Cheating Aussie student fails uni exam after being caught using artificial intelligence chatbot to write essay – now Australia’s top universities are considering a bizarre solution to stop it happening again
- UNSW student fails exam after using Chatbot to cheat
- Top universities held emergency meeting about the tech
- University may now revert to handwritten essays
An Australian University student has become the nation’s first to fail a writing exam for using an artificial intelligence chatbot to cheat.
The student, studying at University of New South Wales, confessed to using OpenAI’s ChatGPT to write their essay after a lecturer suspected it was AI generated.
The futuristic technology released for public use in November 2022, has already amassed millions of users worldwide and can scan the web in real time to come up with eerily human-like text in response to any question.
Professor of Artificial Intelligence Toby Walsh at the University of NSW said schools and universities are now frantically assessing how to stop students using the tech to cheat.
NSW, Queensland and Tasmania has already blocked access to ChatGPT on school internet networks to attempt to prevent students from cutting corners in assessments and exam essays.
Prof Walsh believes the only answer may be to revert back to handwritten essays.
The UNSW student failed their course after submitting an exam essay that had been written by a chatbot
‘Banning access to websites is totally useless because kids are smart enough to work around it – they can use a VPN (virtual private network),’ he told The Australian,.
‘You’ve got to put them in a room with no (internet) access, with a pen and paper and no technology.
‘We can’t give students take-home lessons anymore.’
ChatGPT is so sophisticated that is can easily evade traditional plagiarism checks which have been in effect at universities for almost two decades.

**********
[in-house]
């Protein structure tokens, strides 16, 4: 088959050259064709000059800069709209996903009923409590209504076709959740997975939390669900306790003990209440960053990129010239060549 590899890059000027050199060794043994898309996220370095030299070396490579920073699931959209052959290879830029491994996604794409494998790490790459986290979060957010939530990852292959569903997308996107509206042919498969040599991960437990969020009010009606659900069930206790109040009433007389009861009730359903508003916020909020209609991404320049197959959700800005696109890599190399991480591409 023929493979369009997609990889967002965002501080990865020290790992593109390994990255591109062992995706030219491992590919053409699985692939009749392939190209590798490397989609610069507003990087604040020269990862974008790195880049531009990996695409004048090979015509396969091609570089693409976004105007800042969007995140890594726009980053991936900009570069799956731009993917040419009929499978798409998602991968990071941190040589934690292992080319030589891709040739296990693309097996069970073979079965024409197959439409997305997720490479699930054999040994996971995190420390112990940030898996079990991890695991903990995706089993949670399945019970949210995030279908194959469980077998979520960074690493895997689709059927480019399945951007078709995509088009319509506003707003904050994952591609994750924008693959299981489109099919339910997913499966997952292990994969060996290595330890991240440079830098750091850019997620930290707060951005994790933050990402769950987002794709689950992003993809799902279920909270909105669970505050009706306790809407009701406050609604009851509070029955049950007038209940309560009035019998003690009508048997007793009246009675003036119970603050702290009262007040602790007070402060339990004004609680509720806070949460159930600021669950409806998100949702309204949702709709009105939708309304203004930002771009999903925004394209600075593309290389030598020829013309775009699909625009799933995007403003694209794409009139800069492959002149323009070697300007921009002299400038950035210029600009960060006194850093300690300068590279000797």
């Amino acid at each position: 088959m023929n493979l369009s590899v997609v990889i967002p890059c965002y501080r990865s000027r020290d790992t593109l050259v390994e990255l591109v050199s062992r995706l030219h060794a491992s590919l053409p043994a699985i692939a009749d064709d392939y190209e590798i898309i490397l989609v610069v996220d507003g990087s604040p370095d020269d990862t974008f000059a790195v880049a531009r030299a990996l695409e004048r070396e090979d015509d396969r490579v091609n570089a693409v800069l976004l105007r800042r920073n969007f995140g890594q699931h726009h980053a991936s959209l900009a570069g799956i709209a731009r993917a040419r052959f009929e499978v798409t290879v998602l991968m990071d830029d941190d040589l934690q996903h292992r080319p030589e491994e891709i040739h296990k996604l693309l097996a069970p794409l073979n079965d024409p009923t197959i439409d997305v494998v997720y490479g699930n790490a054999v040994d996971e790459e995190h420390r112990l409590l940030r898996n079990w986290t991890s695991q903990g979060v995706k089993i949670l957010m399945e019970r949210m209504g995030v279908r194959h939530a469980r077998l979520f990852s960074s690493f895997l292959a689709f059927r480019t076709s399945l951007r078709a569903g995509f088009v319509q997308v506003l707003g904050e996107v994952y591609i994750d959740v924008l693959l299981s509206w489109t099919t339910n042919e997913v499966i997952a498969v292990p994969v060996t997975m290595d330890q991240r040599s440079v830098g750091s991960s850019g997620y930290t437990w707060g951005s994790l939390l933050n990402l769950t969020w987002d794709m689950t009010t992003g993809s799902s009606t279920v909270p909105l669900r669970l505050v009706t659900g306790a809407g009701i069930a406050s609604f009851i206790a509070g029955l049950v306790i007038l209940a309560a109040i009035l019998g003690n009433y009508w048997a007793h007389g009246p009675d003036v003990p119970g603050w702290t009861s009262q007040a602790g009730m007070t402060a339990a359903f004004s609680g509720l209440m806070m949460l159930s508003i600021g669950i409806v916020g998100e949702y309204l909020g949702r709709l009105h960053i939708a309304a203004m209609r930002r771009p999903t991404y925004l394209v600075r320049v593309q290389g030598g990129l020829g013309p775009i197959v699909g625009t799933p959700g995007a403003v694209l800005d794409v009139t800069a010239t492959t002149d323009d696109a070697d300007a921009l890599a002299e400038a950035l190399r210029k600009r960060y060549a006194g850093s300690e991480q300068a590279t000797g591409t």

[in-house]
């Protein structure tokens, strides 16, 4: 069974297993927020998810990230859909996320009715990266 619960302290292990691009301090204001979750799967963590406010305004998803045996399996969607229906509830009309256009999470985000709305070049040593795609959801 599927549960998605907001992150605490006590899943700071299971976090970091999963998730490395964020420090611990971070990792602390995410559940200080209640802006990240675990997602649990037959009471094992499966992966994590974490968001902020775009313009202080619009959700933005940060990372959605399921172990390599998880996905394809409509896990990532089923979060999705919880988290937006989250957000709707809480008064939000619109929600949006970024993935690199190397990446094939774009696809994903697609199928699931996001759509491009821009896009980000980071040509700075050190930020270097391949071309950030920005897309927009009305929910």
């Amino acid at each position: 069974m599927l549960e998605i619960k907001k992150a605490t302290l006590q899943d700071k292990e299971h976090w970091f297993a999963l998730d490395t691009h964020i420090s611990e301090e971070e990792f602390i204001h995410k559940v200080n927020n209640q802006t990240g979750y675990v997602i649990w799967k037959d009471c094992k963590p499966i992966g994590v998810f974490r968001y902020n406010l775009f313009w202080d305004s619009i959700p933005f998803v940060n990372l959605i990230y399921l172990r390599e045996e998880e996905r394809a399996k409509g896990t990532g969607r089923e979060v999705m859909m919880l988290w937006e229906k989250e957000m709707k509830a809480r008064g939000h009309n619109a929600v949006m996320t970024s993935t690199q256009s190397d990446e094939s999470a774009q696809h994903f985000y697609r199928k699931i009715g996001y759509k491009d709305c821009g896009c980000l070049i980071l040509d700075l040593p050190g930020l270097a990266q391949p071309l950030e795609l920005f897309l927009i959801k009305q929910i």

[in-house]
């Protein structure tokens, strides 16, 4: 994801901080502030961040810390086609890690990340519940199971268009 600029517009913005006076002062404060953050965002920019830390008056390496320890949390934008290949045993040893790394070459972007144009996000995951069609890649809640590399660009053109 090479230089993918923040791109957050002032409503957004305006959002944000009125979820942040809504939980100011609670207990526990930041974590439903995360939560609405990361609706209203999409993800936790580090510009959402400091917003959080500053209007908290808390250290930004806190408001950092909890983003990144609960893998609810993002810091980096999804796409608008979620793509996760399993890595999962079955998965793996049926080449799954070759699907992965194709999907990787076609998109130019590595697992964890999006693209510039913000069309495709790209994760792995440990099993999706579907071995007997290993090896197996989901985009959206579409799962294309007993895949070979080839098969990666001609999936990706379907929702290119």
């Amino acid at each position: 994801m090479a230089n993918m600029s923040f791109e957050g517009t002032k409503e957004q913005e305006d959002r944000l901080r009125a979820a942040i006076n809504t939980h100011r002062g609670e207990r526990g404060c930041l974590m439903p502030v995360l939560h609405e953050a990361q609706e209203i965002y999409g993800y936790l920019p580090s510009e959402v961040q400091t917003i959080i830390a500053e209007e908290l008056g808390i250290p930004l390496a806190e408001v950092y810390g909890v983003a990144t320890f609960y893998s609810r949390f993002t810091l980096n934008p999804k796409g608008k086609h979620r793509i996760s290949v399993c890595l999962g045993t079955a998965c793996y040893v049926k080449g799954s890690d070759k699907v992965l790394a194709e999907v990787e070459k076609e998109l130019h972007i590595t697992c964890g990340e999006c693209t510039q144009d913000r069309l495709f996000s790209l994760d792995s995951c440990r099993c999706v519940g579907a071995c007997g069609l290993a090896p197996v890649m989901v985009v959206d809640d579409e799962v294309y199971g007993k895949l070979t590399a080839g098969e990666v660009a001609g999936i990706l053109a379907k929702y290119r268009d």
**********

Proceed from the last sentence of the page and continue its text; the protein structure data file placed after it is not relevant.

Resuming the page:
That’s because ‘every time you run it, you get a different answer’, Prof Walsh said.
The release of ChatGPT has lead to ‘crisis meetings’ at a top Australian university, with calls for exams and assessments to revert to handwritten submissions
There are concerns that chatbots like ChatGPT could make truth ‘a much more fungible idea’, and that students may mistake fiction for fact
‘Crisis meetings’ were called at UNSW recently and other educational institutes have also had similar sit-downs to discuss what can be done.
But while the tech poses serious concerns for the world of academia, there are also major upsides.
Australian doctor Dr Prithvi Santana, who recently graduated from UNSW, admitted he’s both excited and terrified about the future of his profession after using AI to diagnose a ‘patient’ in seconds.
He was experimenting with ChatGPT when he gave it simple medical prompts and information that the bot was able to turn into a diagnosis.
Footage from a TikTok clip he posted showed the AI listing suggested tests, risk factors and potential diagnosis in clear and succinct bullet points.
The AI was not just able to provide Dr Santana with life threats and procedures, but also swiftly provided a diagnosis for his fictional patient (pictured, Mr Santana’s TikTok reacting to the AI)
WHAT IS CHATGPT?
ChatGPT is an artificial intelligence system that can generate eerily human-like text in response to a given prompt.
It was created and developed by the San Francisco-based company OpenAI.
One of the firms founders was billionaire Elon Musk, who resigned from the board in 2018 but remained a donor to the project.
The chatbot is a large language model that has been trained on a massive amount of text data.
The version of the bot available for public testing, launched in November 2022, attempts to understand questions posed by users and respond with in-depth answers resembling human-written text in a conversational format.
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